Rep. Doris Matsui Honors Food Allergy Awareness Week in Congressional Record
The congresswoman who introduced the FASTER Act urges continued support for federal legislation to label sesame and fund food allergy research.
This past week, FARE’s advocacy efforts made history as Food Allergy Awareness Week and FARE’s legislative push for sesame labeling were memorialized in the Congressional Record on May 15, 2020 thanks to Congresswoman Doris Matsui (CA-6). Rep. Matsui shed light on the significance of Food Allergy Awareness Week and called on Congressional colleagues to continue to support the food allergy community, citing the progress of the Food Allergy Safety, Treatment, Education, and Research (FASTER) Act, H.R. 2117.
“This is a special week for the more than 32 million Americans living with potentially life-threatening food allergies,” said Rep. Matsui. “Food Allergy Awareness Week, May 10-16, is dedicated to raising awareness about the challenges our food allergy families and friends face each and every day.”
The Congressional Record is the official document of Congressional actions on a given day, capturing floor statements, votes, introductions of bills and resolutions. To be named or included in the Congressional Record is a distinguished honor, as it demonstrates the influence and effectiveness of constituent advocacy to engage Senators and Representatives.
In addition to commemorating Food Allergy Awareness Week, Rep. Matsui added that this year’s recognition comes at a critical time, as we continue to navigate the challenges of the COVID-19 pandemic. Matsui called attention to how food allergy families have experienced additional challenges in this period including lack of access to safe and affordable foods, and how the threat of contracting the coronavirus is keeping people away from visiting emergency rooms, leading to a change in the way they prepare for emergency care related to anaphylaxis.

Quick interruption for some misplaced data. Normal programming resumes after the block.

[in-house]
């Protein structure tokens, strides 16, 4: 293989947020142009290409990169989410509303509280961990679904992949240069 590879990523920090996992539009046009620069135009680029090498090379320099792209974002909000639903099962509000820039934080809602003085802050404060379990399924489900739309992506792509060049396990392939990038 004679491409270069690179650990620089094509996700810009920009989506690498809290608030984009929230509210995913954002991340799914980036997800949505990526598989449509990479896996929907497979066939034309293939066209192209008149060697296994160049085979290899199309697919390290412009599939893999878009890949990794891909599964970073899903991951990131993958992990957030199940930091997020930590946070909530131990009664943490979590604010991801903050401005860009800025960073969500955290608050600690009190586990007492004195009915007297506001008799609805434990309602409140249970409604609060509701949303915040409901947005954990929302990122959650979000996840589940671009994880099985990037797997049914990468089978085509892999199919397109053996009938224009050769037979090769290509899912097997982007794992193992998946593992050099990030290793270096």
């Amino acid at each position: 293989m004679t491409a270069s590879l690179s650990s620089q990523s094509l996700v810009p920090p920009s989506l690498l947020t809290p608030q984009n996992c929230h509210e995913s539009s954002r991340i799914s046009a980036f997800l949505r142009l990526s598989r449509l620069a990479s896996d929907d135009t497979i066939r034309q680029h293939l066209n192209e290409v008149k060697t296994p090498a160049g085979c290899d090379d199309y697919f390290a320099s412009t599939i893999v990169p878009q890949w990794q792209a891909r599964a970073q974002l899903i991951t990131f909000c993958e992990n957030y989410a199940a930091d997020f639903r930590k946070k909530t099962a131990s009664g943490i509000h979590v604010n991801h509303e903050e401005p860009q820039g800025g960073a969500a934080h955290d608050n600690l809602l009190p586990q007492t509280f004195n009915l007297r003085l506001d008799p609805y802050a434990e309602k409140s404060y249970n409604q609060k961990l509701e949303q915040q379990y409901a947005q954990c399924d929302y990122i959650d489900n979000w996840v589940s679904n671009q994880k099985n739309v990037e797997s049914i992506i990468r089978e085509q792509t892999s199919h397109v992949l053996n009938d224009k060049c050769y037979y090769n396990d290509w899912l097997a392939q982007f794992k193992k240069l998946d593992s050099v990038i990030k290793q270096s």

Last year, Matsui wrote and introduced the FASTER Act that would require sesame be added to the list of allergens that the Food and Drug Administration (FDA) requires be labeled by name in packaged foods, joining the top 8 allergens for which labeling is currently required: milk, egg, peanut, tree nuts, fish, crustacean shellfish, wheat and soy. The FASTER Act is the first meaningful food allergy legislation at the federal level in more than a decade and would improve the lives of millions of Americans.
“Individuals and families with food allergies are resilient, and I have long been inspired by their courage to navigate life’s challenges,” Rep. Matsui expressed. “That’s why I have been working for the past year with FARE, the world’s leading food allergy advocacy organization, to improve the quality of life for the more than 1.5 million Americans allergic to sesame. I urge my colleagues to join with me in support of the more than 32 million Americans affected by life-threatening food allergies.”
If you are interested in learning more about the FASTER Act and the importance of ongoing legislation efforts, FARE will host a virtual Conversation with Congresswoman Doris Matsui (CA-6) this Wednesday, May 20 at 2:00 p.m. ET. Rep. Matsui, who will be joined by FARE Chief Executive Officer Lisa Gable, will share how Congress is working to protect and help Americans during COVID-19, provide updates on the FASTER Act, and take audience questions.